BWI affiliates are concerned about the growing humanitarian crisis in Ecuador as the COVID-19 outbreak has debilitated the health system and overwhelmed the government’s inadequate response to the pandemic.
As of 9 April, there are already 4,450 COVID-19 cases and 242 deaths in Ecuador. Union leaders said that the number of cases and deaths are much higher but there is a very low level of testing to officially record numbers accurately in the country.
The city of Guayaquil is at the epicenter of the crisis and the union leaders said last week that the hospitals are overflowing, the morgues are full and there are no ambulances available to pick up those that have died in their homes, forcing many families to leave the bodies of their loved ones on the streets or even to incinerate them.
(Photo: REUTERS/Vicente Gaibor del Pino)
While the government had initially put in place a night curfew to curb the spread of the disease, there is now a total lockdown with movement of people limited to buy food and medicine, and only essential work and services permitted. Health workers have reported the many frontliners are exposed to the virus due to the lack of personal protective equipment. Union leaders said that the government has prioritized external debt payments instead of mobilizing funds to purchase much needed medical supplies to address the crisis.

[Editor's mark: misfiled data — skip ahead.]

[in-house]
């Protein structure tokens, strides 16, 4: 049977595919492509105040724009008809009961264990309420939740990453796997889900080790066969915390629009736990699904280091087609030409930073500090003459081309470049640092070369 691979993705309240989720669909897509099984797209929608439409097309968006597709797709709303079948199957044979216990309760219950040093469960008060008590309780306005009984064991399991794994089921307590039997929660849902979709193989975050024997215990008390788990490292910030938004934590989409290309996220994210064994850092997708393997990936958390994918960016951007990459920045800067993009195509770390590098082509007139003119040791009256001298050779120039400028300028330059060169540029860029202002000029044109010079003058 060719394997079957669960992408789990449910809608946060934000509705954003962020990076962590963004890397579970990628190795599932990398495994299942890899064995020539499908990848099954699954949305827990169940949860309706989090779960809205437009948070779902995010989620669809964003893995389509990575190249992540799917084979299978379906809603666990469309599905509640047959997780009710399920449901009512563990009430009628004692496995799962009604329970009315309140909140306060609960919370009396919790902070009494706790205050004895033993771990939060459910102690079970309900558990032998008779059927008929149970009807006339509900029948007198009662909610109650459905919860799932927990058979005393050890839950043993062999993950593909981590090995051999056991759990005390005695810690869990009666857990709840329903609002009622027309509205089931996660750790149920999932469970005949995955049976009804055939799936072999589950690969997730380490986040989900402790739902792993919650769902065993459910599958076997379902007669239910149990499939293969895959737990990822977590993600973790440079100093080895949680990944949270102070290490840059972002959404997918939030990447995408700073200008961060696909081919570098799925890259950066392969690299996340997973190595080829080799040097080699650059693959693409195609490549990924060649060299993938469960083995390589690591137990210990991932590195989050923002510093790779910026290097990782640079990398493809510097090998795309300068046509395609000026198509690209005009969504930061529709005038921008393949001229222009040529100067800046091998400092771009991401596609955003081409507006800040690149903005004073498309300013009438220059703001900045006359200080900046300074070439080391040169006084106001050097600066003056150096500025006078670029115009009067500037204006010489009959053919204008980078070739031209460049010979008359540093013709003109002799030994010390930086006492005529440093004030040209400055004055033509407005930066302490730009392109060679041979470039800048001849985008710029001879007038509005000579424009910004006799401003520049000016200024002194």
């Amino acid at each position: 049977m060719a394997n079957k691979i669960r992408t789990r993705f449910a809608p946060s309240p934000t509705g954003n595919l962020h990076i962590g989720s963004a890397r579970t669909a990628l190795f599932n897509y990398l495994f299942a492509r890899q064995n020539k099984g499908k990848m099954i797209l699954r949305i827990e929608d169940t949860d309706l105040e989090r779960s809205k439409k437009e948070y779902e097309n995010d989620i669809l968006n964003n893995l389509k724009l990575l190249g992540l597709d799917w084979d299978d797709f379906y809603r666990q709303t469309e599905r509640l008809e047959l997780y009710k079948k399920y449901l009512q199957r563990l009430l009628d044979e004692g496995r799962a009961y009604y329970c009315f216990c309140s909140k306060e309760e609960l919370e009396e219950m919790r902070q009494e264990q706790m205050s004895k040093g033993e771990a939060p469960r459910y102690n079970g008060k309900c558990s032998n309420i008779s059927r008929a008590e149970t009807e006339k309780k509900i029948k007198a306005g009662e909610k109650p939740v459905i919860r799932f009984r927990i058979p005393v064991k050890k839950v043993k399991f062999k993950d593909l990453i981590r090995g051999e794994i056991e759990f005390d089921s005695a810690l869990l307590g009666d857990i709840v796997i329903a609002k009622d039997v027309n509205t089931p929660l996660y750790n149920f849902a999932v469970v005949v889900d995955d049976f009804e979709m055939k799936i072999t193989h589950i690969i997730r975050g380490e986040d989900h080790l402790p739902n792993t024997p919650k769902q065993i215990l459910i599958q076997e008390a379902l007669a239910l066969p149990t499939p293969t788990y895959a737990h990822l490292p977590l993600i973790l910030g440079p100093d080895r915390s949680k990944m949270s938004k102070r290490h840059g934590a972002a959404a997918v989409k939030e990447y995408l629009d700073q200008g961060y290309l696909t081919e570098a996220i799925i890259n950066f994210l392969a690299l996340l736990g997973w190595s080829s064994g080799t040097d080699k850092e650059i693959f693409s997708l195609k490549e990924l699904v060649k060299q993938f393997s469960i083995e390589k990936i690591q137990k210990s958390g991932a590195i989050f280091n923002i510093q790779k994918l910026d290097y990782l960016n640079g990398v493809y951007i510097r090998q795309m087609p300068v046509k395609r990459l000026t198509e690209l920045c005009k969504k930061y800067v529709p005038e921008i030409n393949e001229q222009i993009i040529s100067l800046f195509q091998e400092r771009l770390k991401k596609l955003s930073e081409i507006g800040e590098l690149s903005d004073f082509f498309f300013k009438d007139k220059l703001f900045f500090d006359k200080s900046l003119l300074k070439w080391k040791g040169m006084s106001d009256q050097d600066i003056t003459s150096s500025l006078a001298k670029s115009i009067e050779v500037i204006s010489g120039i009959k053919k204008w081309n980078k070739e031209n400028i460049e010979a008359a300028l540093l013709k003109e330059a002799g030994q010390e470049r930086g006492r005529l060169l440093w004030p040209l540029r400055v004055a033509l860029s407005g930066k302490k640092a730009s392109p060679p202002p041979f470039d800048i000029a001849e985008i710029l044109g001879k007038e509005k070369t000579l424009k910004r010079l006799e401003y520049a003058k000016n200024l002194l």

Informal workers that comprise five million of the country’s eight million economically active population, are unable to earn a living under the lockdown. BWI affiliates said that the government’s aid for the family of each informal worker of USD 60 for two months is grossly insufficient. They also say that there have been job losses, with workers dismissed without compensation ss employers say that they cannot afford to pay their workers while workplaces are closed.
The political situation in Ecuador is still fragile; only a few months earlier a peace deal was reached ending repression and violence by the government in response to protests by indigenous groups, trade unionists and the broader civil society mobilized. The protests mobilized thousands of people against economic and labour reforms that would have affected public sector workers and marginalized communities had these gone through.